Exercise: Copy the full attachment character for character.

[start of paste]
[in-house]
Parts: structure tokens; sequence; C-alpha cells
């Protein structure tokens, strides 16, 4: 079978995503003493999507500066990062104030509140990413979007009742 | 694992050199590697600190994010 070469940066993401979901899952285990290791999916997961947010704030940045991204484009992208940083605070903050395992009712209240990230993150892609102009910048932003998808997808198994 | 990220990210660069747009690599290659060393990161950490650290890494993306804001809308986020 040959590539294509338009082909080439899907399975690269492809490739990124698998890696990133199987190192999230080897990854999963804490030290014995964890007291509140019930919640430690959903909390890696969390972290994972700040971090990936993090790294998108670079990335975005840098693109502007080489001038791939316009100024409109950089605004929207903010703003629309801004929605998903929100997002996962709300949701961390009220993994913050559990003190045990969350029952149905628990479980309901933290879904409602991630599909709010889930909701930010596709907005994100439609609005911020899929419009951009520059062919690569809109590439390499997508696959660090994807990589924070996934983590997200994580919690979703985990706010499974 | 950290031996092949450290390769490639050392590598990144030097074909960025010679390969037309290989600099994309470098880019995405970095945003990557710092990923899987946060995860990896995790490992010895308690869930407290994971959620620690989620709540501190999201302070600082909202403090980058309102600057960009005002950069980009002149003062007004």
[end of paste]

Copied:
[in-house]
Parts: structure tokens; sequence; C-alpha cells
């Protein structure tokens, strides 16, 4: 079978995503003493999507500066990062104030509140990413979007009742 | 694992050199590697600190994010 070469940066993401979901899952285990290791999916997961947010704030940045991204484009992208940083605070903050395992009712209240990230993150892609102009910048932003998808997808198994 | 990220990210660069747009690599290659060393990161950490650290890494993306804001809308986020 040959590539294509338009082909080439899907399975690269492809490739990124698998890696990133199987190192999230080897990854999963804490030290014995964890007291509140019930919640430690959903909390890696969390972290994972700040971090990936993090790294998108670079990335975005840098693109502007080489001038791939316009100024409109950089605004929207903010703003629309801004929605998903929100997002996962709300949701961390009220993994913050559990003190045990969350029952149905628990479980309901933290879904409602991630599909709010889930909701930010596709907005994100439609609005911020899929419009951009520059062919690569809109590439390499997508696959660090994807990589924070996934983590997200994580919690979703985990706010499974 | 950290031996092949450290390769490639050392590598990144030097074909960025010679390969037309290989600099994309470098880019995405970095945003990557710092990923899987946060995860990896995790490992010895308690869930407290994971959620620690989620709540501190999201302070600082909202403090980058309102600057960009005002950069980009002149003062007004």